Not enough pop for the price.

READ REVIEW

FUN ON THE FARM

From the Peekaboo Pop-Up Fun series

Six pop-up spreads display the over-the-top antics of a bunch of anthropomorphic barnyard animals.

A shades-wearing rooster in a roadster poses for the paparazzi. Three pigs relax with Pampered Pigs Weekly in a hot tub. In a scene reminiscent of the folk-song hero Bill Grogan, a flock of goats “munch” clothes right off a clothesline. A fashionista lamb models purple fleece with matching accessories. Two horses tango on ice skates, and singing cows suggest that readers “warble or hum, / bang a cymbal or drum” while sheep and ducks dance along. These improbable talents are announced in four-line rhyming stanzas. The silliness may amuse adults who are bored with the usual farm-animal fare, but the jokes will go right over the heads of toddlers. A simultaneously publishing second title in the Peekaboo Pop-Up Fun series is more focused. In Snuggle Tight, Kiss Good Night, by Danielle McLean and illustrated by Denise Hughes, seven (single) animal parents prepare their babies for bed with gentle, age-appropriate rhyming couplets. The animal pairs really do pop against muted nighttime nature scenes. The most intriguing features of both books are the pop-out portions that highlight the main character of each verse. However, the pop-outs go flat if the book is opened wide, and little fingers may quickly grab and tear the pop-out portions.

Not enough pop for the price. (Novelty board book. 2-4)

Pub Date: March 10, 2020

ISBN: 978-1-68010-602-2

Page Count: 12

Publisher: Tiger Tales

Review Posted Online: Feb. 26, 2020

Kirkus Reviews Issue: March 15, 2020

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A fishy tale that doesn't quite swim in the crowded sea of concept books

BIG FISH LITTLE FISH

From the My Little World series

A mix of marine-life fact and fiction introduces opposites.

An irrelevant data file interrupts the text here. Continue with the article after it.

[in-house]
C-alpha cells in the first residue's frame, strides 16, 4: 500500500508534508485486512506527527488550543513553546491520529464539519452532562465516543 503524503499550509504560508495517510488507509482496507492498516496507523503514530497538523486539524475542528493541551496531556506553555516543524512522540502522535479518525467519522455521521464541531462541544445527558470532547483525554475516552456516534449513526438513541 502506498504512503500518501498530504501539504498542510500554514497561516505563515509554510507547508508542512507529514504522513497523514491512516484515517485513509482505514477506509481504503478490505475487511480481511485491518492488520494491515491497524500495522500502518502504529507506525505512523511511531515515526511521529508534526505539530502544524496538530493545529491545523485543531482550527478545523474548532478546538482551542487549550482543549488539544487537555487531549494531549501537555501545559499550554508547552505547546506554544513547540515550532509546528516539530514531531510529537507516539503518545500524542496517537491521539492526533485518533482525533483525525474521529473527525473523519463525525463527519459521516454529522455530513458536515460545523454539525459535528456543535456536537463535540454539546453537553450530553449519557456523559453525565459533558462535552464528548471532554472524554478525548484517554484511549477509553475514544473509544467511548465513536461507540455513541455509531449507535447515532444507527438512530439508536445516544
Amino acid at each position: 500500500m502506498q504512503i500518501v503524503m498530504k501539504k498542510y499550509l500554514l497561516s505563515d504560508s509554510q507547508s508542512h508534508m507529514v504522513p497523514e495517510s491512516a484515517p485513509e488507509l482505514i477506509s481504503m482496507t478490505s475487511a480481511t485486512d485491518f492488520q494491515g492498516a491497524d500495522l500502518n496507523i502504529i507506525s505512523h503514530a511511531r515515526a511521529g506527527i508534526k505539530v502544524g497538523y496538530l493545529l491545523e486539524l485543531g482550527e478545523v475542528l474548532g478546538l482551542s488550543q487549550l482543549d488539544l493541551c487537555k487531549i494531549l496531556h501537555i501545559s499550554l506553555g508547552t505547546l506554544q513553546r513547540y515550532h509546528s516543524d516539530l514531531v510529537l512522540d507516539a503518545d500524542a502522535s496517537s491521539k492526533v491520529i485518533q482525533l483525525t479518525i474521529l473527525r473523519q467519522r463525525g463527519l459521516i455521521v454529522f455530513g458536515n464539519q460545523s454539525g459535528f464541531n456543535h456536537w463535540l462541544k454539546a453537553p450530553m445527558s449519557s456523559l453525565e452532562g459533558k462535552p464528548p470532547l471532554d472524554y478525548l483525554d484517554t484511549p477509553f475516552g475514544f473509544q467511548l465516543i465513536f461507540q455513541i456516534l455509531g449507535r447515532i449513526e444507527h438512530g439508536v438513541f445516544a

With its iconic shape, the eye-catching cover cutout of a bright-orange fish is instantly appealing. Layered die cuts of decreasing size provide texture and handholds for little fingers and form the bodies of varying species of fish. Information about fish habits and habitats is crammed into wordy rhymes with the opposing terms in boldface, but the accuracy of those facts is debatable. Though it’s fair to call the eel “long and very wiggly,” contrasting it with a generic, short yellow fish that’s a rhyme-forced “giggly” introduces a jarring anthropomorphism. In fact, stereotypical human emotions or motivations are attributed to the fish on almost every page. On another page, the slow fish (the only fish not painted with a smile) says, “Even with a big head start, I knew I'd finish last”—a distressingly defeatist message in an otherwise cheery board book. Inexplicably, the final spread depicts all the fish in party hats—turning it into a birthday book. While this may extend its use in day cares, it doesn't help young children learn opposites.

A fishy tale that doesn't quite swim in the crowded sea of concept books . (Board book. 2-4)

Pub Date: March 1, 2016

ISBN: 978-1-58925-215-8

Page Count: 16

Publisher: Tiger Tales

Review Posted Online: April 13, 2016

Kirkus Reviews Issue: July 1, 2016

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Though slight, this story has compensatory interactive components and characters that are time-tested kid-pleasers.

SHARK BITE!

Poor Mark the shark can’t make any friends because all the other fish are frightened of his teeth.

When a crab pinches Mark’s tail, Mark gets angry and yells for all the fish to come out: “If you won’t be my friends, then you’ll be my dinner!” At this, a concerned octopus reaches out to Mark, accidentally tickling him and making him laugh. When the other fish hear the shark laugh, they realize he’s not actually scary after all, and suddenly, Mark has lots of fishy friends. Each double-page spread has a slider, allowing readers to move the shark’s teeth up and down by pulling a tab, making him cry, chomp, and laugh. Companion volume Dino Chomp, also featuring big biting teeth operated by sliders, tells the story of a T. Rex tricked out of his dinner. Both titles suffer from flimsy plots and generic art, depending on the interactivity of the moving mouths to draw kids in. Considering how satisfying it is to make those teeth go chomp, chomp, chomp, though, it may be enough.

Though slight, this story has compensatory interactive components and characters that are time-tested kid-pleasers. (Board book. 2-4)

Pub Date: June 2, 2015

ISBN: 978-1-4998-0107-1

Page Count: 12

Publisher: Little Bee

Review Posted Online: May 18, 2015

Kirkus Reviews Issue: July 1, 2015

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